There are some oddities with the tolerancing schemes you show.  For example, do the counter bores actually locate the part, or are you just using them as the datum features because threaded features are hard to establish a measurement from?  Should the threaded holes use a projected tolerance zone?  Still, this is a good approach.
963-864 has a strange primary datum feature on both drawings.  However, if the tops of those pins actually dictate the stability of the part in the assembly (body?), and act as the seating surface for this interface, then they would be most appropriate (I hope not, in that they don't make as attractive and stabilizing a primary datum feature as other features on the part).  If used, they also would not use flatness, but coplanarity using a profile of a surface control. 
The secondary and tertiary datum feature holes are the most common approach, but lose some of the power of a pattern datum.  A pattern datum of 4 holes has the strength of relating all holes to one another and then you can relate all other features to all holes by just referencing (A for orientation, then) B for location.  The advantage of using a pattern datum is its power to relate all features to all others without accumulated error.  The disadvantage of a pattern datum is it is difficult (almost impossible) to measure without a fixture or gage to represent the pattern datum.  One note on that is that unless the pattern datum is referenced at MMC (B at MMC) in subsequent feature control frames, the fixture or gage would have to have expanding pins to simultaneously engage all 4 holes at once.  So, my advice is to either reference B at MMC (so they can be represented at their virtual condition size in gages or fixtures) or get rid of the pattern datum.  In your drawings that use the pattern datums (on 963-864 and 963-864-01) a datum feature C is then established (and very oddly on one of the drawings).  I can't figure out what good it does.  If you stick a fixturing pin in all four holes while the part rests on datum feature A, all spatial degrees of part freedom are eliminated.  Therefore, a datum feature C is unnecessary. Either way, this part like the last would need a profile of the surface for the part periphery (unless that is handled at another drawing level).
I don't have any more time today, and tomorrow I'm off to work on the war machine (military base).  If you have more to discuss, write back and I'll try to get to it when I return.
Good luck,

 Subject: Design and Manufacture of Fixtures and Gages
 Dear Sir,

 Would you please suggest a book on Designing and Manufacturing of Fixtures and Gauges for the Geometric Dimensioning and Tolerancing parts?  We are particularly interested in learning the gauging strategies to be followed for the manufacture or gauges to check the parts which are Geometrically Dimensioned and Toleranced.
 With Regards,


Mr. Rathinasamy:
There is a standard that was published in 2003 entitled ASME Y14.43-2003-Dimensioning and Tolerancing Principles for Gages and Fixtures.  It is 101 pages long and costs $75.  It can be purchased at in their codes and standards publications section.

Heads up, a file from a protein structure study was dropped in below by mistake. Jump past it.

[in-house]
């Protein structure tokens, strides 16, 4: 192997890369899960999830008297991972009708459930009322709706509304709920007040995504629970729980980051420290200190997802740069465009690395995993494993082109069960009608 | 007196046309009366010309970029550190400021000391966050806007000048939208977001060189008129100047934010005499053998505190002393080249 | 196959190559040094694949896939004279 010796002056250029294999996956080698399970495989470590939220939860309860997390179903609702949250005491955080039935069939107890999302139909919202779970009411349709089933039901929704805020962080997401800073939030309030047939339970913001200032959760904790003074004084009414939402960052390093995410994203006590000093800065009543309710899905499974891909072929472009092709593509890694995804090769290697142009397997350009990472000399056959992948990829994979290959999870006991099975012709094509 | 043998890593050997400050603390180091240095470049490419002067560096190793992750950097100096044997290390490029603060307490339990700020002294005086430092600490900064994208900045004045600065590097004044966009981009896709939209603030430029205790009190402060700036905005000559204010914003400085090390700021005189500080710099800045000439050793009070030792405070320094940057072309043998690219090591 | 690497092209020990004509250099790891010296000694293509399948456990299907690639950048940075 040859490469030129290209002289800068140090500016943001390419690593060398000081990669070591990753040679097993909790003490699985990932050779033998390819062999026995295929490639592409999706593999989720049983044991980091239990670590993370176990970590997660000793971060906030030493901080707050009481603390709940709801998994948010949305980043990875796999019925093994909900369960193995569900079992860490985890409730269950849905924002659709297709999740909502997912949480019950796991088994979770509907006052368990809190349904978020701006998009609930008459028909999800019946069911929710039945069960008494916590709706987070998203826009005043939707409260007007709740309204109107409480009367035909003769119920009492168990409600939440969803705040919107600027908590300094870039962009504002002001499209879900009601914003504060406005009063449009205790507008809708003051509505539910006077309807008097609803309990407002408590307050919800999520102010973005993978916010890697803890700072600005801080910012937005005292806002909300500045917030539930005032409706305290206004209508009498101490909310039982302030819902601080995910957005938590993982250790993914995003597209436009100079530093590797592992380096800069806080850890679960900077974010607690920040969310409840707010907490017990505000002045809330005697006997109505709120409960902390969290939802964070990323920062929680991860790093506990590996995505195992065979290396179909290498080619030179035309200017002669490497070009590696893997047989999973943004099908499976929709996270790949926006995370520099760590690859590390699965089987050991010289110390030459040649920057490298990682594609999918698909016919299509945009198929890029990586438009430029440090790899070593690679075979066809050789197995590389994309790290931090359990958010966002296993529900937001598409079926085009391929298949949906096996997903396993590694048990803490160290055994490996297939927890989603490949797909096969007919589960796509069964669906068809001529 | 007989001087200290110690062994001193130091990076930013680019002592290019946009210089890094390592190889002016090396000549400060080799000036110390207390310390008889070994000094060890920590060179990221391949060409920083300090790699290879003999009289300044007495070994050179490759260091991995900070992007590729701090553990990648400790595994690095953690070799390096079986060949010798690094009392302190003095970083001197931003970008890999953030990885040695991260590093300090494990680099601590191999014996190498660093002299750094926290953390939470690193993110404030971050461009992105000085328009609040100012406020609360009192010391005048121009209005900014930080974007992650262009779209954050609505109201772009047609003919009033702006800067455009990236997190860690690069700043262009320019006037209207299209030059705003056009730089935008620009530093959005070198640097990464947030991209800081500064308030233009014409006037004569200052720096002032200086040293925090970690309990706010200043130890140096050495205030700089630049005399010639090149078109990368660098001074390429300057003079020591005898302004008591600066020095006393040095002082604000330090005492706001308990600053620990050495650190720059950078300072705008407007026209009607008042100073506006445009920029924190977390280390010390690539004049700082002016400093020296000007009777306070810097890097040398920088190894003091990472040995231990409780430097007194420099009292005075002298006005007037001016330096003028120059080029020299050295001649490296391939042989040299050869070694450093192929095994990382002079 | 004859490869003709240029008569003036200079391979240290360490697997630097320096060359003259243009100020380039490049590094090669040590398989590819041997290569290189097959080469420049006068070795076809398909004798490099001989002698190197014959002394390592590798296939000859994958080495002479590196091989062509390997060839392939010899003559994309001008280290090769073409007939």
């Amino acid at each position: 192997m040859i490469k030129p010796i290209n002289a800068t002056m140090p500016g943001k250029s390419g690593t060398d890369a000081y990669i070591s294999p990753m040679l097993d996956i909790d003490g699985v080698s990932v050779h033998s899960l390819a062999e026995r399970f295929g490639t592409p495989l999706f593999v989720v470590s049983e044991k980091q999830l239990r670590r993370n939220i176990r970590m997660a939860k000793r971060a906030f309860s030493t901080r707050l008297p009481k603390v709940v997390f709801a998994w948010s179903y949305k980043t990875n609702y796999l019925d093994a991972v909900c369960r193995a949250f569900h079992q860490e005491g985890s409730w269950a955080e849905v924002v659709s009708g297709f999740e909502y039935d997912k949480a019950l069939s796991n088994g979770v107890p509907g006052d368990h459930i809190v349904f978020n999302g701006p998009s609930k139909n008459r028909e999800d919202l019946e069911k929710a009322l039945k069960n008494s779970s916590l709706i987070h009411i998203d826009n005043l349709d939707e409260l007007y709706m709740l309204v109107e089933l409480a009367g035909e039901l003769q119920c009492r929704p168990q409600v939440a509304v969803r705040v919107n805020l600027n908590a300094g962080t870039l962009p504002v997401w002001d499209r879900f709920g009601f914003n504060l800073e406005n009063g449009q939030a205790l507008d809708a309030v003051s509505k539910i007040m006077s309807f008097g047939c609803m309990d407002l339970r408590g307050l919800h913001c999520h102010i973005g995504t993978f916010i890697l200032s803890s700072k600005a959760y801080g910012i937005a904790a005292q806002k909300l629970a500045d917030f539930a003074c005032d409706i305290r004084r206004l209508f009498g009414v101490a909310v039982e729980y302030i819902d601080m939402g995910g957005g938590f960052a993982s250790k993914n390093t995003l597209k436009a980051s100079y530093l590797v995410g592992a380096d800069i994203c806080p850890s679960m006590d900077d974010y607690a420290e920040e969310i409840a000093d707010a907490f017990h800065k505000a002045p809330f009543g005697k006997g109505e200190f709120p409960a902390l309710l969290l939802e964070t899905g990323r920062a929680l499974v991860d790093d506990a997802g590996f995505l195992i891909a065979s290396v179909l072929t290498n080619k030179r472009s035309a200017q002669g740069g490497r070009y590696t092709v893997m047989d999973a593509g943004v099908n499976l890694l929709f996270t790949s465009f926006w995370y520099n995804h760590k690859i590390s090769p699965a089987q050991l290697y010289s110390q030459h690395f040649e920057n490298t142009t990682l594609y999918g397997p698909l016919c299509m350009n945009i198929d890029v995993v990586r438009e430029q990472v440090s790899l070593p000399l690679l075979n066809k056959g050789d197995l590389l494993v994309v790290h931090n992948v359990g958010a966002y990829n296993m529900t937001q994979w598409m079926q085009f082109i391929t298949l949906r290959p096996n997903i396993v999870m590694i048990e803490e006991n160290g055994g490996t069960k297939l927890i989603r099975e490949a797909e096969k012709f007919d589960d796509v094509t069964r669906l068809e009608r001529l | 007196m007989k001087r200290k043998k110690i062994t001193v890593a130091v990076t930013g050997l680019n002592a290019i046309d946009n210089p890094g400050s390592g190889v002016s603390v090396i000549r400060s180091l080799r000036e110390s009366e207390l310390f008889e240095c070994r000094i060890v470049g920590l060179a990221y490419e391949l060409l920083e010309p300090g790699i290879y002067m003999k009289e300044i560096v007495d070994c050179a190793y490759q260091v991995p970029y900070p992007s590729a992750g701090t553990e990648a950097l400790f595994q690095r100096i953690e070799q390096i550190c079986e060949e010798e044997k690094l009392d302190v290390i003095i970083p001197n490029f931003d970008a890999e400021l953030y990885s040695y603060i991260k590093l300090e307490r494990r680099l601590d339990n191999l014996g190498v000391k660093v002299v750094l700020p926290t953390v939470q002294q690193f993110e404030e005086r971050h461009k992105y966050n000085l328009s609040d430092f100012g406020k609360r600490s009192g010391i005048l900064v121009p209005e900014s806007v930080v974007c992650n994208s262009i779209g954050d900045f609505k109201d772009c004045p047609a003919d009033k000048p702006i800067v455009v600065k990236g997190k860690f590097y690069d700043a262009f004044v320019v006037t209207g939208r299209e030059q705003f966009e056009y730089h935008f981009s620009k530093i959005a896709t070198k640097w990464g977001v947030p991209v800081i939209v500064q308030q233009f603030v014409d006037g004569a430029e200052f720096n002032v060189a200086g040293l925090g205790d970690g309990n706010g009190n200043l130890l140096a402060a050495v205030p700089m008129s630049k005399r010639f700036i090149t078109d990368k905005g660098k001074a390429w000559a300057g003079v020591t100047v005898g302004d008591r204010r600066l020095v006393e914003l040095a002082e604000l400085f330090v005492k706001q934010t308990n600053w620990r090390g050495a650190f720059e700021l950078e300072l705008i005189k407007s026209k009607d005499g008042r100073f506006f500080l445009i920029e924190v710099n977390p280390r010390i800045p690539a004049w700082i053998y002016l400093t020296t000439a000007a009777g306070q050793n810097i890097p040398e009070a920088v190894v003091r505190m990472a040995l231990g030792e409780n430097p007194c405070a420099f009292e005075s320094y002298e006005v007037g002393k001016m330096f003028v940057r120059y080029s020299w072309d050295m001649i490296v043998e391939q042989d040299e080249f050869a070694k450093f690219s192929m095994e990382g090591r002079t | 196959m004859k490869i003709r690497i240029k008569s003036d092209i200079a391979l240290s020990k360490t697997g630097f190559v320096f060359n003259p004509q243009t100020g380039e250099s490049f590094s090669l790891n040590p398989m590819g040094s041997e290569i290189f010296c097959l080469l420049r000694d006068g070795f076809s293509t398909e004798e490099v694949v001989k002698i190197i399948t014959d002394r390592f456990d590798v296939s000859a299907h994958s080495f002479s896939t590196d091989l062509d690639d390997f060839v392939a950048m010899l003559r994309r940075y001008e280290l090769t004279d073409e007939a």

James D. Meadows
Chairman Y14.43
Subject: Countersunk Screws in Tolerance Stack-ups
I just took your Tolerance Stack Up Analysis class in Milwaukee and have a fastener that we did not cover. I need to do a tolerance stack up where flat head (countersunk) screws are to be factored in. Knowing that the point of contact will be between the angled surface under the screw head and the angled face of the mating countersink, is it even necessary to consider the tolerances accrued between the clearance hole and the side surface (major diameter) of the screw, or would I only consider the tolerances that affect the position of the screw hole and ignore the gap between the screw's major diameter and the mating part's clearance hole? What do I do in an instance where the screw may not be perpendicular and the countersink may only be locating on a single side?
Thank you for any help you can offer.

It's a good question.  Technically, countersunk holes constitute a "double fixed fastener assembly" condition.  The threaded hole tries to center the screw and the countersink tries to center the screw and since both can't, one fails.  The one that fails is the countersunk hole and that is why the screw ends up with its head resting on only one side of the countersunk hole.  Although once the countersink engages it does lock the part more firmly into place, what I consider important is what happens before the countersink engages.  Since the ability to assemble is not dependant on the countersink, but rather the clearance hole and the screw mounted into the threaded hole, I ignore the countersink and do my tolerance stack-up.  As you said, the screw may rest on only one side of the countersink, which means the clearance hole and the screw mounted in the threaded hole have made it do that by how each is positioned on its part.  The countersinks get there too late to have an effect on whether or not the parts assemble.  So, they must follow what the clearance holes and the mounted screws dictate.  That often results in the screw head seating on one side of the countersink and maybe not even entirely buried.
Hope this helps,

Subject: Threaded Holes and Their Chamfers
My colleagues have a part that is threaded into another and stops on a shoulder.  There is a requirement for some wires on the opposite side of the part being threaded in to have a certain angular orientation. They want it to engage in a different attitude, I guess is the best way to describe it---the wires need to be 90 instead of say 60 degrees.
So---the theory is---put some more chamfer on the thread--it will engage in a different angular orientation.
What do you think?